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Hornbeam


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Alrighty dudes,

I was talking to my mate the other night who's training to be a tree surgeon. Not only does this mean that I'll have a good supply of wood for my new stove (when I finally move in anyway), but I may have a good supply of logs to dry and use too.

He was telling me that hornbeam is the hardest UK wood so I was wondering if anyone had used it for an axe? I know it blunts tools really bad and if you tap it it sounds like concrete, but that's about it... oh yeah, it's real good for burning too.

Can't see him cutting down too many mahogany trees though :D

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I've used hop-hornbeam for knife handles but not a guitar... yet. There is a certain tree up at the cabin that is straight enough for necks. It is a very hard wood and what I have used has been very straight grain. For that reason I think it would make a good neck wood. It is a very heavy wood (denser than maple according to a few charts I've seen). I've tapped the small pieces I have and what I have sounds pretty ringy. I don't think there is much difference between hornbeam and hop-hornbeam (hop-hornbeam is the one with scaly bark). I can post a pic of the sword handle I made if you would like to see a finished pice

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Yeah man, I'd like to see that. i was looking on the UK knife building forum a while back when I was looking for something to build out of a nice block of wood that I had here. Think that one day I'll make a knife out of twisted demascus bar as I use a knife at work every now and again.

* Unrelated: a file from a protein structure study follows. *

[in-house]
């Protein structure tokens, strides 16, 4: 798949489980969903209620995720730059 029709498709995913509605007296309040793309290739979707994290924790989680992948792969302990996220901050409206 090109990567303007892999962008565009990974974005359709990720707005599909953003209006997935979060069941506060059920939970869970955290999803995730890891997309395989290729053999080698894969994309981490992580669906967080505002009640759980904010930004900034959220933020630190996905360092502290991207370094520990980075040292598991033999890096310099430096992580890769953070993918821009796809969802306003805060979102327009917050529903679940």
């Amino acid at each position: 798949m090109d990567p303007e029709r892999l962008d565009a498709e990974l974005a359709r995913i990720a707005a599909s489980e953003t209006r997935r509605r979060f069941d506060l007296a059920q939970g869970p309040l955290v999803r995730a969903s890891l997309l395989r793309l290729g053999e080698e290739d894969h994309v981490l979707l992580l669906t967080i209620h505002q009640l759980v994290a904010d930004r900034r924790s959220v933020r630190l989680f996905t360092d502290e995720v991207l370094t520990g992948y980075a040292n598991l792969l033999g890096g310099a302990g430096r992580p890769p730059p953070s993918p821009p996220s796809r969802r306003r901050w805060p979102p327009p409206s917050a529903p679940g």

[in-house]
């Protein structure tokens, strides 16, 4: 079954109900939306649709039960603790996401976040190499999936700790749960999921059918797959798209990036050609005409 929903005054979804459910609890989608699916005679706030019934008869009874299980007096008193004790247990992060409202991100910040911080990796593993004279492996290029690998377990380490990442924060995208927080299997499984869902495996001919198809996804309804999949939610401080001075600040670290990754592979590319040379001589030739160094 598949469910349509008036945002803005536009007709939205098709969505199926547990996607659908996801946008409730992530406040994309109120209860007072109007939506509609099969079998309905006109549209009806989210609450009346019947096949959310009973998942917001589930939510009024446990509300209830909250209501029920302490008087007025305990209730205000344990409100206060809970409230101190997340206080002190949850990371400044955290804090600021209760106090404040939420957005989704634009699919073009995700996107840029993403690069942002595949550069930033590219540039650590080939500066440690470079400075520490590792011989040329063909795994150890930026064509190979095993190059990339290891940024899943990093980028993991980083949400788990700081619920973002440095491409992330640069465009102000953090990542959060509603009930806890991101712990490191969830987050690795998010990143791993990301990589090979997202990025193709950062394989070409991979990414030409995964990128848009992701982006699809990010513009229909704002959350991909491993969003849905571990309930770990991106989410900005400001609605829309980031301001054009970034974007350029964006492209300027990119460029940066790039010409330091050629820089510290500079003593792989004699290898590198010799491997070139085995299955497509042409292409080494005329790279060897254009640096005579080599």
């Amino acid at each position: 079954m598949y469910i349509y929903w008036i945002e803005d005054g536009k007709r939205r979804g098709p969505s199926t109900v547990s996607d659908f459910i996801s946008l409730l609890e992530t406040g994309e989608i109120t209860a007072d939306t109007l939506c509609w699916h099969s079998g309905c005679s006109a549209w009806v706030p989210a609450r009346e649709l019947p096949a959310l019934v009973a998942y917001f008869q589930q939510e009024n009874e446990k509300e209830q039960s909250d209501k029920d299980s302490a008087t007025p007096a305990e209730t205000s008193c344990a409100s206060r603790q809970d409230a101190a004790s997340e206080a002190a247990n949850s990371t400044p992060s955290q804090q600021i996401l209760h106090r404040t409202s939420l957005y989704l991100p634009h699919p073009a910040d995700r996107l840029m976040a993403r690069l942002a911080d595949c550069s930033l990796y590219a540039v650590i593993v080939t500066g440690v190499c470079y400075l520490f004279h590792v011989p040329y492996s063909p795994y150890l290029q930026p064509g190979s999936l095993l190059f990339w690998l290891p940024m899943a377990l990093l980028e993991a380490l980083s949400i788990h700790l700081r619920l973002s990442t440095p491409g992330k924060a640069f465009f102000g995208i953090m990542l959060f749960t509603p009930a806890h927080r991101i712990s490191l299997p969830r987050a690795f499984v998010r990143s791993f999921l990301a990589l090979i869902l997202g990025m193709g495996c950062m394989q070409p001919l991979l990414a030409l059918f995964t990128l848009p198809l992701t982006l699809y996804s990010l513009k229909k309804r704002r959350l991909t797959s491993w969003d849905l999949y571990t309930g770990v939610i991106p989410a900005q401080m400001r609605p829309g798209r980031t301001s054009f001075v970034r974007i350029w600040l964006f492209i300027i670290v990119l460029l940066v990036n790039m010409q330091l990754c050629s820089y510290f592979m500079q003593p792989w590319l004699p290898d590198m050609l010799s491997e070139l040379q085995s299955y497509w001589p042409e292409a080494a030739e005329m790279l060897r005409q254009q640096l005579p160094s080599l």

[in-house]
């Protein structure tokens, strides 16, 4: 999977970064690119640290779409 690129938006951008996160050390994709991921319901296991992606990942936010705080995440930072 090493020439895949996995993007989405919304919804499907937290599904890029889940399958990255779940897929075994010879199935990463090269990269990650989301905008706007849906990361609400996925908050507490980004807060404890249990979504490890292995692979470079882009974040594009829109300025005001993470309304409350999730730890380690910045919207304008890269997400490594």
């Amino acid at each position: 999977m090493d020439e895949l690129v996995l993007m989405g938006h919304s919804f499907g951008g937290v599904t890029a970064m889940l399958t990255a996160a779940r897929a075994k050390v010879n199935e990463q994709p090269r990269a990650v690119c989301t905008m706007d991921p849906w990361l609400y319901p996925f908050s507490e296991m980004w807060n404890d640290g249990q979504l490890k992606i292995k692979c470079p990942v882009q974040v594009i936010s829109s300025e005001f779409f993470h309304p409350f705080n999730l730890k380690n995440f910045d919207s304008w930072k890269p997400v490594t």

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Not to derail, but I wouldn't mind seeing that sword handle, either. I've been wanting to get into knife making for a while, but I only have time for so many hobbies.

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Okay. Here it is. The center of this piece (and most pieces of this wood) is a good deal darker that the outside. I split the piece then turned it inside out so the dark wood would be on the outside. I finished this with tru-oil and it turned out nice (except for some little runs). I bought the sword at a gun show for about $30. All it needed was a new handle.

Here's the plain side

Here is the cool side

The yellowish part of the wood is spalted. It is pretty stable and it looks cool

here's the whole thing

As you can see, this was a side project from my guitar

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Hornbeam

I love this site because it usually shows multiple pictures for each type of wood and sometimes a brief description. The link I posted is linked right to the hornbeam page and it only has a couple pics and nothing of much consequence, though it seems to be on par for the average hornbeam. Sounds like some wood worth trying instead of warming the house with. That site above is pretty neat if you can make your way back to the list of woods, its interesting to see how different pieces of woods can vary within a species. Best of luck. Jason

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